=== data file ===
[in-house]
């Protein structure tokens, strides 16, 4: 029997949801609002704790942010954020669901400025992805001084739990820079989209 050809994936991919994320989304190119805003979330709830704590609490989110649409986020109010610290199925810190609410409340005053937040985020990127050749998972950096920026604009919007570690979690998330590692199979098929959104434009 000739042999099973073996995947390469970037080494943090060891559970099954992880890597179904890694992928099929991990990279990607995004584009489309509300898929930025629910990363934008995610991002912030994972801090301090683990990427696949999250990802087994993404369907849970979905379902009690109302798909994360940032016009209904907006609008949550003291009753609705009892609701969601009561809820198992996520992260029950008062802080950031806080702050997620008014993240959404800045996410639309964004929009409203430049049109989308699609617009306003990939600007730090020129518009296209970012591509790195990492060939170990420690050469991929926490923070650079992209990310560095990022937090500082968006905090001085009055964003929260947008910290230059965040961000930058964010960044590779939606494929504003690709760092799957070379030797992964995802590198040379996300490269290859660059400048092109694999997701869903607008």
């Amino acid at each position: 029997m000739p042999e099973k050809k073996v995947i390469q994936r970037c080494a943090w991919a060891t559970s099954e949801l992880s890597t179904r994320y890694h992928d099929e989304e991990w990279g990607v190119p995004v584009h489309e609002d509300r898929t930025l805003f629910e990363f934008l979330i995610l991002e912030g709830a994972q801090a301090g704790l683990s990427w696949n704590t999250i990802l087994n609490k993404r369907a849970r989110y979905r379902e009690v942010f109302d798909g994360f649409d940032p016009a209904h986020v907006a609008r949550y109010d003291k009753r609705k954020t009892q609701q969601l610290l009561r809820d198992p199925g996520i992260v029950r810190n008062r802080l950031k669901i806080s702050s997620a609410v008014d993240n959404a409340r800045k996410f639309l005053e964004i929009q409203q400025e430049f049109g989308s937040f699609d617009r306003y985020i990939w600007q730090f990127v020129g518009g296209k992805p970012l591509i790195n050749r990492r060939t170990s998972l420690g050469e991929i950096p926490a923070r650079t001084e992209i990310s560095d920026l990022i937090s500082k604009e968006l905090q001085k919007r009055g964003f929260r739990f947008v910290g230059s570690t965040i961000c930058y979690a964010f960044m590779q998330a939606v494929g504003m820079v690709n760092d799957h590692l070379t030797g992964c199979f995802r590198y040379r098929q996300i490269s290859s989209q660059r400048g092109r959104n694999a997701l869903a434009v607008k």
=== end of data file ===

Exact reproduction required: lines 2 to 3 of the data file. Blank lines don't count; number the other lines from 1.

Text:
């Protein structure tokens, strides 16, 4: 029997949801609002704790942010954020669901400025992805001084739990820079989209 050809994936991919994320989304190119805003979330709830704590609490989110649409986020109010610290199925810190609410409340005053937040985020990127050749998972950096920026604009919007570690979690998330590692199979098929959104434009 000739042999099973073996995947390469970037080494943090060891559970099954992880890597179904890694992928099929991990990279990607995004584009489309509300898929930025629910990363934008995610991002912030994972801090301090683990990427696949999250990802087994993404369907849970979905379902009690109302798909994360940032016009209904907006609008949550003291009753609705009892609701969601009561809820198992996520992260029950008062802080950031806080702050997620008014993240959404800045996410639309964004929009409203430049049109989308699609617009306003990939600007730090020129518009296209970012591509790195990492060939170990420690050469991929926490923070650079992209990310560095990022937090500082968006905090001085009055964003929260947008910290230059965040961000930058964010960044590779939606494929504003690709760092799957070379030797992964995802590198040379996300490269290859660059400048092109694999997701869903607008």
């Amino acid at each position: 029997m000739p042999e099973k050809k073996v995947i390469q994936r970037c080494a943090w991919a060891t559970s099954e949801l992880s890597t179904r994320y890694h992928d099929e989304e991990w990279g990607v190119p995004v584009h489309e609002d509300r898929t930025l805003f629910e990363f934008l979330i995610l991002e912030g709830a994972q801090a301090g704790l683990s990427w696949n704590t999250i990802l087994n609490k993404r369907a849970r989110y979905r379902e009690v942010f109302d798909g994360f649409d940032p016009a209904h986020v907006a609008r949550y109010d003291k009753r609705k954020t009892q609701q969601l610290l009561r809820d198992p199925g996520i992260v029950r810190n008062r802080l950031k669901i806080s702050s997620a609410v008014d993240n959404a409340r800045k996410f639309l005053e964004i929009q409203q400025e430049f049109g989308s937040f699609d617009r306003y985020i990939w600007q730090f990127v020129g518009g296209k992805p970012l591509i790195n050749r990492r060939t170990s998972l420690g050469e991929i950096p926490a923070r650079t001084e992209i990310s560095d920026l990022i937090s500082k604009e968006l905090q001085k919007r009055g964003f929260r739990f947008v910290g230059s570690t965040i961000c930058y979690a964010f960044m590779q998330a939606v494929g504003m820079v690709n760092d799957h590692l070379t030797g992964c199979f995802r590198y040379r098929q996300i490269s290859s989209q660059r400048g092109r959104n694999a997701l869903a434009v607008k």